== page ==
I have, thus, decided, that equal right between gender is much more than a women's issue: it is a children's issue. I want my husband to be a parent just as much as I am. Not just because I think that is a stressful load on either of us, but I want my children to have a father figure around as much as a mother one. I don't think that a working woman is necessarily any less nurturing or a stay-at-home dad is any less providing. I just want my children to see that there needs to be a balance between work and family not just between spouses, but for an individual, as well. I don't want them to feel limited in their dreams and desires just because of gender roles. I want them to see their father as more than someone who provides and protects. I want them to see him as a man who is deeply devoted to his children. I want to be a mom who does more than tirelessly love and care for her children, and as a woman who contributes to society and her fellow man with the degrees and job she worked hard for.

And at the end of the day, all I really want is for me and my family to be happy. Some women stay home full time while their spouses work full time, and that works wonderfully for them. I have a friend whose father was the stay-at-home parent and whose mom was the full time worker. Her father is one of the kindest men I know, and he is very happy to have spent so many happy years of his life raising his son and 4 daughters. And there are others who find a way to divide the time more equally between spouses and lead very fulfilling lives. I suppose what I am trying to say is that there is no right or wrong formula for society, only for individuals, and I hope that we can recognize that there is no concrete formula for how "gender" duties should be divided. I realize this is a deeply touchy and controversial subject, but I'd be interested in all thoughts and opinions on the subject.

Peace and Blessings!


Saturday, January 15, 2011

Motivation and Fear of the Desconocido

I feel like a particular theme has been haunting my life lately. I don't mean that in a creepy way, but I say that because I really do feel like it has been present in all of my most precious conversations with friends and family in the past week. It is what I have worried about regarding possible future careers and the topic that penetrated my memory the most when Condoleezza Rice came and spoke at school on Tuesday: La Motivación. So what do I do when my world is saturated by a single thought? I blog about it.

I would like to start by saying that my little brother is awesome. Really, and here is why:

Since my first semester of college, I knew I wanted to teach ESL. I really like learning languages, and I wanted to do something that both fulfilled my desire to pursue a language-based career and help people who genuinely needed help. Teaching English as a Second language! Of course! When I was little I went with my aunt to one of her ESL classes and was amazed how these people from different countries all went in speaking a dozen different languages and came out speaking English. Magic. I called up a local non-profit in Nashville that I had volunteered for and set up a schedule to volunteer helping teach ESL and citizenship classes on Tuesday nights the next semester. Unfortunately, I had to change schools the next semester and the opportunity was lost when I was in a much smaller town without a car, and for the next few semesters I did not do much to keep the dream alive.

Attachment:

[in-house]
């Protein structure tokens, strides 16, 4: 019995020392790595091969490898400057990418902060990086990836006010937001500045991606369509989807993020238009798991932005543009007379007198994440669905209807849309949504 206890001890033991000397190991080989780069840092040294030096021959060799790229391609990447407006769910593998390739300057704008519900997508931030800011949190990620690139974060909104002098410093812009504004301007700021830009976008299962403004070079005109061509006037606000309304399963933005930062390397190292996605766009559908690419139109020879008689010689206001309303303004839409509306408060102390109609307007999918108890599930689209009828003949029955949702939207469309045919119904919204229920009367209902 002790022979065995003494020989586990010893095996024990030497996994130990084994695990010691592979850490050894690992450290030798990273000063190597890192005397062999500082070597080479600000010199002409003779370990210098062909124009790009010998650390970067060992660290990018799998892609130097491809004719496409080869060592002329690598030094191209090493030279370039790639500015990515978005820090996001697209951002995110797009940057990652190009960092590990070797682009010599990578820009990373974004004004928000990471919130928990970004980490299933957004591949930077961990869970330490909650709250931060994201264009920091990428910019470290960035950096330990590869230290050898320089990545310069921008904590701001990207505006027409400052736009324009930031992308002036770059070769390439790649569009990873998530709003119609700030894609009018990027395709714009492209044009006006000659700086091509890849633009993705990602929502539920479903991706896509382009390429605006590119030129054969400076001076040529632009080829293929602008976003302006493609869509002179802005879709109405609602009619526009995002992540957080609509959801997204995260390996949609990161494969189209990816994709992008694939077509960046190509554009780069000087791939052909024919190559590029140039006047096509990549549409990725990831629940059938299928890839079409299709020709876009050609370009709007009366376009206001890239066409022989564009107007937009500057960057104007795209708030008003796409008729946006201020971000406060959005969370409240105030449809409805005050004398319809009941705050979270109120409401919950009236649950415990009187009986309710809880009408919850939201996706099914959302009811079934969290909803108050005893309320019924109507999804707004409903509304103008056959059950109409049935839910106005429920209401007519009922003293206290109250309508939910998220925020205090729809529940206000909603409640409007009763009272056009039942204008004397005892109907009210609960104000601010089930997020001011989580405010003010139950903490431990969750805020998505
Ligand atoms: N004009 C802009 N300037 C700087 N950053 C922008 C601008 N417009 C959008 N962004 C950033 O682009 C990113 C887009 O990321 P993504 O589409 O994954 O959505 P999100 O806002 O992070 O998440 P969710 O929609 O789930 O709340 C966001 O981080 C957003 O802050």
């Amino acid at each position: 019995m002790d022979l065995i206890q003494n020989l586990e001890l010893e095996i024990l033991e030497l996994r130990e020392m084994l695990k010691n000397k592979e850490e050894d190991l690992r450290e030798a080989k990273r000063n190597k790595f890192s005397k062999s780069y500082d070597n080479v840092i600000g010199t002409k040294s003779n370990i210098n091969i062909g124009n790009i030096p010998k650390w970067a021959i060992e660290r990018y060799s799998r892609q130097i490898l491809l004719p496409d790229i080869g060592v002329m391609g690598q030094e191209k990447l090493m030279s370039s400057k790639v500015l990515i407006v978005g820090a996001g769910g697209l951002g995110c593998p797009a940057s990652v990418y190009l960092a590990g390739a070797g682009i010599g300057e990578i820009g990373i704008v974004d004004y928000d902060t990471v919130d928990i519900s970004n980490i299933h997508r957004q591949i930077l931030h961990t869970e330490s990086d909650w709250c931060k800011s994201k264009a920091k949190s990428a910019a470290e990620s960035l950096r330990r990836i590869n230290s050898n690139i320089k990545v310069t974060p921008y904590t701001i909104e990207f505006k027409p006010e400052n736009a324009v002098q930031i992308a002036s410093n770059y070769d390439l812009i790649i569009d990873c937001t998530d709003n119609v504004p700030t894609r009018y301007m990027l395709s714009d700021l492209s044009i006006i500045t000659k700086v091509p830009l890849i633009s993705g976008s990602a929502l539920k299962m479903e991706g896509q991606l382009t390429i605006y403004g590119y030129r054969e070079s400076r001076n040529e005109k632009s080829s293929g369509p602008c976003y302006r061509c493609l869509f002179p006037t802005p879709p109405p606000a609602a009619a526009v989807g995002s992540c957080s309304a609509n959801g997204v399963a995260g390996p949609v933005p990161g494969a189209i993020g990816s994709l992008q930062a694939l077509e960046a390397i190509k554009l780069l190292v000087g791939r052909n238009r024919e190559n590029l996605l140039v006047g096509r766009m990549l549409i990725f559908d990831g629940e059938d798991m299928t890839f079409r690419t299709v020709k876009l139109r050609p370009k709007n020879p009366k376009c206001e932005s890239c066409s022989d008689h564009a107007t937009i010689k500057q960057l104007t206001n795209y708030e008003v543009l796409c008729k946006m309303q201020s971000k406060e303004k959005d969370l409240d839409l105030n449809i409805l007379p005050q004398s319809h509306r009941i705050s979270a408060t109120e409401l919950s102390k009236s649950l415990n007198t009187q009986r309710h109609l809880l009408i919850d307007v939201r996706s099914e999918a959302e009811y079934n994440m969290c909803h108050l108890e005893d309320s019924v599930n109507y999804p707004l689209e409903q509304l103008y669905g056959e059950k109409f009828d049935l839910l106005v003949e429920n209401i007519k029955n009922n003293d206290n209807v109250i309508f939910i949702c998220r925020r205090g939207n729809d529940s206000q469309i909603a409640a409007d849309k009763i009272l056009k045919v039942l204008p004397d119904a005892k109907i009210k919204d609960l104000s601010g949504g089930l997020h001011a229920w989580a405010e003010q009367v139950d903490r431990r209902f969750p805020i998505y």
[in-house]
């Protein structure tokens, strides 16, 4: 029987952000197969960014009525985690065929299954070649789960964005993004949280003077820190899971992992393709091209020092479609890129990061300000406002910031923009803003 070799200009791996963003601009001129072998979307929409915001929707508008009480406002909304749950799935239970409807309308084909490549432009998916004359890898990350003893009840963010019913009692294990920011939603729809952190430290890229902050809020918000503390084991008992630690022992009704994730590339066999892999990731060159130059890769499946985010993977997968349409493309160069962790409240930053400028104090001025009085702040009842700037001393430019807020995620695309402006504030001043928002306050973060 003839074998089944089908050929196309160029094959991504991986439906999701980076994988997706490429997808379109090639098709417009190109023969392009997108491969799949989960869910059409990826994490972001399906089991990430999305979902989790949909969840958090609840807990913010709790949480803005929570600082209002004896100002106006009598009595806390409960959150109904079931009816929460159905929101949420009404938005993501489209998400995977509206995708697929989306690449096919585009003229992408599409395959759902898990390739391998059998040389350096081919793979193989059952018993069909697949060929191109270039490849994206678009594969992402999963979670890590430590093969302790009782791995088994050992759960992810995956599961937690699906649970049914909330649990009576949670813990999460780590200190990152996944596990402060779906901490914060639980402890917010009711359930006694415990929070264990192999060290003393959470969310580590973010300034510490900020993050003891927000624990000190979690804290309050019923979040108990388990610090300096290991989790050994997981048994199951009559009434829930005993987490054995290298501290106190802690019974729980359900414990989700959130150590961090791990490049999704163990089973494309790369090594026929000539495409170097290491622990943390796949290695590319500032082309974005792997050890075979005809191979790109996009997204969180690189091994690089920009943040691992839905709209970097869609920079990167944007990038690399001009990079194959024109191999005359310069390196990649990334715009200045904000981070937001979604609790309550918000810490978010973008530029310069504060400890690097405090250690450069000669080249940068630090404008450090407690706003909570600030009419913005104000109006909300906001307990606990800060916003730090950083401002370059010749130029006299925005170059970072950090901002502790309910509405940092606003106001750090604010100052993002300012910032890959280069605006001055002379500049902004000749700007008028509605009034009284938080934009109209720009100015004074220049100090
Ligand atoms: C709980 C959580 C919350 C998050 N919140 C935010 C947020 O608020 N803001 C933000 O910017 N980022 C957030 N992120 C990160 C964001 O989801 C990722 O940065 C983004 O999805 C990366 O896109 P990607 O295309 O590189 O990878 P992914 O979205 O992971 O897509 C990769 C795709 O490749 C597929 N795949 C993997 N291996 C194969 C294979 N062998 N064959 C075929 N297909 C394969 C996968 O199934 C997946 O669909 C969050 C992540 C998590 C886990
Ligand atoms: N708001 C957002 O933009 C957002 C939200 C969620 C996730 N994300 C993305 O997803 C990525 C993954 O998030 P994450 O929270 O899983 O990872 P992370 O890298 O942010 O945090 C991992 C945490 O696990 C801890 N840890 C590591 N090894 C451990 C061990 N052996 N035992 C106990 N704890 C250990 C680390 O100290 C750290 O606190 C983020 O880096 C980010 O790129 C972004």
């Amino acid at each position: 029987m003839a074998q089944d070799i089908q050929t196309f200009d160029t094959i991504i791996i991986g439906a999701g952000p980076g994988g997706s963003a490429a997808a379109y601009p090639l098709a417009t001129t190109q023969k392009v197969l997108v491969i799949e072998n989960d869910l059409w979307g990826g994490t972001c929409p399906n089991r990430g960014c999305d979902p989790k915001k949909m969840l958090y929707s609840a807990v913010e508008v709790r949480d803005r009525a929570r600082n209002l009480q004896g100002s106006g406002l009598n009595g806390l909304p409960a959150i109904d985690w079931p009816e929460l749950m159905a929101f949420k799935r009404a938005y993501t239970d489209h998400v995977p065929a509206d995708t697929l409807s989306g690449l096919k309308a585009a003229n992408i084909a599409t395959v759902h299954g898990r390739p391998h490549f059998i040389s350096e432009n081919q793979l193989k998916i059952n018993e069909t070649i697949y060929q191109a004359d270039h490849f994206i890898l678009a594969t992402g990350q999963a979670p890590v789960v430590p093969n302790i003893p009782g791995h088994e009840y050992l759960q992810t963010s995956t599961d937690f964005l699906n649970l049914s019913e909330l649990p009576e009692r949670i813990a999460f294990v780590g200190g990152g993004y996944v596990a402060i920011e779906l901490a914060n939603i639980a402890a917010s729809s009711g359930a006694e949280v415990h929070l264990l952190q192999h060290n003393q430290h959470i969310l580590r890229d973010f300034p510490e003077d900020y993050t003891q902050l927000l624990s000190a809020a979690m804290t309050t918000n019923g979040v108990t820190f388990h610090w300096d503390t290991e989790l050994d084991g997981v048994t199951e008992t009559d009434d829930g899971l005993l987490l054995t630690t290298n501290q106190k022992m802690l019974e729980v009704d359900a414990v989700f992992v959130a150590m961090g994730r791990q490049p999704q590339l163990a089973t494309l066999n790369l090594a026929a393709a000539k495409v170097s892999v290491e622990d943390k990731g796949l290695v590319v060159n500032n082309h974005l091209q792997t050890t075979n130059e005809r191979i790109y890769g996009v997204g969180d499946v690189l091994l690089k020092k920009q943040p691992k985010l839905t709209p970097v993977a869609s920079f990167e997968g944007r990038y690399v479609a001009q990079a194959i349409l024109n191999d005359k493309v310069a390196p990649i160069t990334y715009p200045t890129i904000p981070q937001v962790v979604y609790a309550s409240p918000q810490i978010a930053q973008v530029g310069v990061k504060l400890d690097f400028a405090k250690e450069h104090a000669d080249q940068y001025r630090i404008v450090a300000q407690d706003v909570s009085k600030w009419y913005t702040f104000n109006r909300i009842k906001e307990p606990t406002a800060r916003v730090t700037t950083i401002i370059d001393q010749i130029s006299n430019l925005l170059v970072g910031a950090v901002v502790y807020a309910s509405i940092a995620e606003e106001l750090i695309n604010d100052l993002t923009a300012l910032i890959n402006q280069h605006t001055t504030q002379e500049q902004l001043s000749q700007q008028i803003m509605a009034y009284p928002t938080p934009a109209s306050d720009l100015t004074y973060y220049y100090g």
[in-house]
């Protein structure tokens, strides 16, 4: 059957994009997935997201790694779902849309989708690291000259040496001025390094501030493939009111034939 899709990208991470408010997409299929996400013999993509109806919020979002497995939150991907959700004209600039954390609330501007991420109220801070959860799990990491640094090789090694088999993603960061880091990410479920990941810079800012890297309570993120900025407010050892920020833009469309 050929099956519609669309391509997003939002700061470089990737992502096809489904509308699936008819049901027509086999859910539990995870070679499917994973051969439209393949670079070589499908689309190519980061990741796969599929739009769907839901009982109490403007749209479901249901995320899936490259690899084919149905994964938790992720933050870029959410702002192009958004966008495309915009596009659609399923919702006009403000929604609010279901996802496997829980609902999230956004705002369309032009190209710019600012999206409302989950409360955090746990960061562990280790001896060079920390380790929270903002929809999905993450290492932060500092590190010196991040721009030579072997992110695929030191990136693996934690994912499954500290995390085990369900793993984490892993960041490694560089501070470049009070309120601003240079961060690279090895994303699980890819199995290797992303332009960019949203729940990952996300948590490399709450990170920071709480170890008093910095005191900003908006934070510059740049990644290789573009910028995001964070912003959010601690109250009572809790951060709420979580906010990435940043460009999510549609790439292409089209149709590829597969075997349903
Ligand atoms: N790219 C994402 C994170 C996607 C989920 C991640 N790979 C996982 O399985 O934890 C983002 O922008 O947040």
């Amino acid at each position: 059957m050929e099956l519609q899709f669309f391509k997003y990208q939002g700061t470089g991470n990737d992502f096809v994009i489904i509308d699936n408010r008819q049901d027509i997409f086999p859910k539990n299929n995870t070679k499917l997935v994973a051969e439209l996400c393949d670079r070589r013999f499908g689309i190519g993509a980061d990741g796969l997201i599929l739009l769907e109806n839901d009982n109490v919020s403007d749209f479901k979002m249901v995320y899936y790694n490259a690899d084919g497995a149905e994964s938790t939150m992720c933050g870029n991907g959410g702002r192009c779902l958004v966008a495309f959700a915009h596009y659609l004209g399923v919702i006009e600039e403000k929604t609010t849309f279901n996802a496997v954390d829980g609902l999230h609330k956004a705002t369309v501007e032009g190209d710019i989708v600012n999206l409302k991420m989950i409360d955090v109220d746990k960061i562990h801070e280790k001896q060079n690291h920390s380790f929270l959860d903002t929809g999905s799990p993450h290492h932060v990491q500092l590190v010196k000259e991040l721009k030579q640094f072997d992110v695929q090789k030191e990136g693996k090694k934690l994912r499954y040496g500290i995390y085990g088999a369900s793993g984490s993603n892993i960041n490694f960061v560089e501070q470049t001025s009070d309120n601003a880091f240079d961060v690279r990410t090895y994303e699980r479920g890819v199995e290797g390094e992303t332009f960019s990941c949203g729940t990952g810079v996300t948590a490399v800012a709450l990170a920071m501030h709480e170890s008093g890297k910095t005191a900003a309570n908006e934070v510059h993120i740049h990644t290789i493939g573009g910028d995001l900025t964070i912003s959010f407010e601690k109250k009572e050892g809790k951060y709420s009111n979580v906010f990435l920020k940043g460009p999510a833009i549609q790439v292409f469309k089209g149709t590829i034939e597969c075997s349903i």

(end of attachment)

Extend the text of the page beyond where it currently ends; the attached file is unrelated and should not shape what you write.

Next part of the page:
And then, something horrible happened: I began to doubt myself. Yes, I used to want to help immigrants integrate into and function in society. I wanted to work with them and hear their stories and learn about their cultures and why they came to the United States. But, me? A teacher? Was I up for that? Did I want to carry such a huge responsibility to help people learn something well? What if they didn't want to learn? Was I up for motivating them? Ironically, this is one of the reasons that I was so eager about teaching ESL. Those who took my class would be taking it because they really wanted and needed it. I felt that it would be exciting to teach, because students would be eager to learn. They NEED to know English. However, as a difficult year unfolded, I doubted my ability to do what I wanted to do, because I just figured I was not a motivating person. BUT that nasty mentality all changed a couple weeks ago with this awesome brother who you should be jealous of.

Taking my regular Sunday nap, I was awakened by a text from my little brother who was dealing with some people with one of those horribly sad prejudices that are the result of ignorance, ethnocentricity, and fear of the unknown. Not sure if he should talk some sense into these individuals, make a scene, or just ignore it, he texted me, and I felt all warm and fuzzy inside, happy my brother thought to come to me with some issue/question/advice-seeking/sympathy. My response to the situation was to do what would most sustainably put the others to shame: educate himself (strike 1 for the monkey on my back trying to keep me from being a teacher). Read the news, ask those from other countries about their culture and political freedoms, investigate the workings of your own government, learn another language. I, a Linguistics major but most and foremost a sister, am proud to say that he has taken to learning Portuguese and reading NPR and has already heroically showed off his knowledge of Brazilian politics in his high school econ class as a result. HE even sent ME some really cool language learning website that he has been using. Rock on, Luke. Rock on.